This is a post in my series on organizing ”between and beyond.” Other posts are here. This is a retrospective of what has happened during the week. The purpose is to reflect on the work itself. Here is my previous retrospective. Here is my next retrospective.
What has happened? What needs to be done?
Two new books arrived this week. The first one is Stealing Fire: How Silicon Valley, the NAVY SEALs, and Maverick Scientists Are Revolutionizing the Way We Live and Work by Steven Kotler & Jamie Wheal. The second is Beyond Being: Gadamer’s Post-Platonic Hermeneutical Ontology by Brice R. Wachterhauser. Simon Robinson recommended the second book in this comment on my retrospective two weeks ago.
This week I’ve started reading Designing Regenerative Cultures by Daniel Christian Wahl, and Toward a Psychology of Awakening: Buddhism, Psychotherapy, and the Path of Personal and Spiritual Transformation by John Welwood. Both are excellent books! I will review both.
John Welwood’s description of writing from a felt sense caught my attention. John explains how he approached the writing of his own book:
“In writing … I started with a diffuse felt sense of what I wanted to say, which I have to keep referring back to along the way. I can’t know exactly what I want to say except by letting it unfold word by word, sentence by sentence. Each sentence leads to the next, which in turn builds on what has previously unfolded. At the end … I should have discovered the full range of my intent (although of course, there’s always more).”1
At the end of last year, I mentioned in this retrospective that I have deep fears of revealing publicly my own ideas and beliefs. This fear has influenced how I’ve approached my writing. I’ve given expression to my voice through the voices of others. It has also prevented me from listening to my own diffuse felt sense of what I want to say. My approach has furthermore been analytical, that is I’ve tried to:
- Get an overview of the parts, or organizing orders (here is an overview).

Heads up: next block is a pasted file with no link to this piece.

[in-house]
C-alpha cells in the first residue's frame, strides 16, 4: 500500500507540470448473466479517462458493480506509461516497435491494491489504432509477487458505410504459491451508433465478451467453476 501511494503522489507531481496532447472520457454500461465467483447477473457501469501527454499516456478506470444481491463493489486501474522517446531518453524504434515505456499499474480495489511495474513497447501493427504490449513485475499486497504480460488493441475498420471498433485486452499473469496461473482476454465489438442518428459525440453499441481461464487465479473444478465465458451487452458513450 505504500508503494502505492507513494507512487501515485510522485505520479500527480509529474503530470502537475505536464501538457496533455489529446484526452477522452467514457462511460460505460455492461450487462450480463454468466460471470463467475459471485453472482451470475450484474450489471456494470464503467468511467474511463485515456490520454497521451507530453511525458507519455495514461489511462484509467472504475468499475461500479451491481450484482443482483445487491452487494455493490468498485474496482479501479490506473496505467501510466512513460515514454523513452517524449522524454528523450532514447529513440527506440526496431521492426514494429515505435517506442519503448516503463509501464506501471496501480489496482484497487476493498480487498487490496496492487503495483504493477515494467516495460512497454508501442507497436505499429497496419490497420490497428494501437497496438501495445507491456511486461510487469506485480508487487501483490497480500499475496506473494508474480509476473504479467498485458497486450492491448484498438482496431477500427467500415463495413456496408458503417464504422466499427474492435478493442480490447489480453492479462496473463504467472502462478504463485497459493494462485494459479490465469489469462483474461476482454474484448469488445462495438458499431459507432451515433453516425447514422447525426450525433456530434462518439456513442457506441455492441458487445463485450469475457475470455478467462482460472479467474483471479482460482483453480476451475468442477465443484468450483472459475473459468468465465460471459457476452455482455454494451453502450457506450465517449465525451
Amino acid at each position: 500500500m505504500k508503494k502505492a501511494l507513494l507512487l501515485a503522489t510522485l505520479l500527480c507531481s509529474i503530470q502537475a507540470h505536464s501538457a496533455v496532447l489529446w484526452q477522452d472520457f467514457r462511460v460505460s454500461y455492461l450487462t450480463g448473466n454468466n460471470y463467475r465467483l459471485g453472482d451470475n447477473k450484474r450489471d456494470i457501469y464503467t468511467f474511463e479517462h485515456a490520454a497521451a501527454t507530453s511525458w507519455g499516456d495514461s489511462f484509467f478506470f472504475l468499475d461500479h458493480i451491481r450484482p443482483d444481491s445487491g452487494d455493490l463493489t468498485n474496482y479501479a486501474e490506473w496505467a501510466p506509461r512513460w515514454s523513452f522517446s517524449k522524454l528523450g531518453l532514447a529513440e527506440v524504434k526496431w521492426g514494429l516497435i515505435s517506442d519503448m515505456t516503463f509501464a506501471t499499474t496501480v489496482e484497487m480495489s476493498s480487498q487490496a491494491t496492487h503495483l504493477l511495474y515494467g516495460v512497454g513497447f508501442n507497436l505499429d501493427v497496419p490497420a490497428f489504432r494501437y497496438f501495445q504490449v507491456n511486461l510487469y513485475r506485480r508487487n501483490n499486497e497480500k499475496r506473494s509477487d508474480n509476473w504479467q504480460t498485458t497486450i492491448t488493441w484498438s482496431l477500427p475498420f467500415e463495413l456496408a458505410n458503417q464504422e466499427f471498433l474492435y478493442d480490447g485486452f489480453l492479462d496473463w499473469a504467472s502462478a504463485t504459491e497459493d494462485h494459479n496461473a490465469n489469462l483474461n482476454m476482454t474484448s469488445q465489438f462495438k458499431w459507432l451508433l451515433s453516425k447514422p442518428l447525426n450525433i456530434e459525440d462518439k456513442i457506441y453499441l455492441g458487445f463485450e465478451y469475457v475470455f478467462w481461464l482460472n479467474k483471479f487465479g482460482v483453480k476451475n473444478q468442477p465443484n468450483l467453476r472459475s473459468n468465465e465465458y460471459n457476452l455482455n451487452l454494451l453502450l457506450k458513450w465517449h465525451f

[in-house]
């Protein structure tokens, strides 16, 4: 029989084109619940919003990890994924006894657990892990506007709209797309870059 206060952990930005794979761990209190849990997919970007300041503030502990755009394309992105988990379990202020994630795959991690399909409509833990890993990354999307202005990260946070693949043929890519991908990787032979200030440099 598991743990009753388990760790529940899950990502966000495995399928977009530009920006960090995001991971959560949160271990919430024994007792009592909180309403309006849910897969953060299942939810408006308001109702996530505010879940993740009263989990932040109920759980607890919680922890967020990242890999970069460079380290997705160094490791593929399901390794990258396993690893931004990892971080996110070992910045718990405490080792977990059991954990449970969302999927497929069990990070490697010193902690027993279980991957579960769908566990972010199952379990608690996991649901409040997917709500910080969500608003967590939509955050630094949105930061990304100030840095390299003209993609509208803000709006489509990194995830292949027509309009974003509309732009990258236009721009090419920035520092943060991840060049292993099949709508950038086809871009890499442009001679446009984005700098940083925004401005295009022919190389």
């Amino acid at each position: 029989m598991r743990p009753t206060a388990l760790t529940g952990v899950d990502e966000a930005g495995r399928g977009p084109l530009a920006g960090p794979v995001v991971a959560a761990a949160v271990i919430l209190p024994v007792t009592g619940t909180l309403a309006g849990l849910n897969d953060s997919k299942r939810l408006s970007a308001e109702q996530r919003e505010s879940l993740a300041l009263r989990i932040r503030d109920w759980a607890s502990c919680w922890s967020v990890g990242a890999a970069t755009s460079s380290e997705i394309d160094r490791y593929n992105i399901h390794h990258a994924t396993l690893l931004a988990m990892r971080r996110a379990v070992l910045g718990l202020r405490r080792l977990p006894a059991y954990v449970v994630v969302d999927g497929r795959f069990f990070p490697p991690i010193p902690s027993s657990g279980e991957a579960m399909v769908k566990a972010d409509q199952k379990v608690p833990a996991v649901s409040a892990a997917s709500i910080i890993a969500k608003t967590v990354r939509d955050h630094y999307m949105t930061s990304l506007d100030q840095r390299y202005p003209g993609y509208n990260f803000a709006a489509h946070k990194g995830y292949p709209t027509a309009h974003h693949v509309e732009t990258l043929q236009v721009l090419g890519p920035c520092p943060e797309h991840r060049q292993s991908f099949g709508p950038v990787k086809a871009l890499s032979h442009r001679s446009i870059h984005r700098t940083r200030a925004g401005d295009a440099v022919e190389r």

- Understand what the parts do (here is the analysis).
- Assemble the parts into an understanding (here is the synthesis).
The analytical approach has left me unsatisfied, because I already have a diffuse felt sense of what I want to say. And this felt sense goes beyond purely analytical understanding. Going forward, I’ll shift my focus from gathering input — for example, by reading all these books — to letting what I want to say unfold word by word, post by post.
Finally, I found the following interviews with Basil Hiley, a long-time co-worker with David Bohm:
- Here is a video where Basil Hiley discusses the Wholistic Universe. Basil Hiley starts by saying that “the world is basically organic, and the mechanistic part is just an aspect of the deeper organic part.”
- Here is a video where Basil Hiley discusses Bohm’s Quantum theory and more.
- Here is part 1 (or 2) of Taher Gozel’s interview with Basil Hiley where they discusses the latest developments in physics. And here is part 2 (of 2).
What was good? What can be improved?
I really value feedback from others. This week I’d like to mention three persons:
- Simon Robinson (@srerobinson) has provided valuable input and inspiration ever since I started this series – well, even before! Simon’s book recommendations have always been excellent. Here are a few examples. Simon is co-author of this book on Holonomics.
- Skye Hirst (@autognomics) and I have had ongoing conversations over Skype since February, sometimes several times per week. I’ve learned so much from Skye, not least personally! It feels like we’ve become close friends, although we’ve never met in person.
- Marcus Kempe (@KempeMarcus) and I met for the first time in person this week. We’ve been following each other on Twitter for a few years. Marcus has started writing about unconscious beliefs and assumptions in Software Intensive Product Development.
1 John Welwood, Toward a Psychology of Awakening (Shambala, 2002), p. 93.
Organizing in between and beyond posts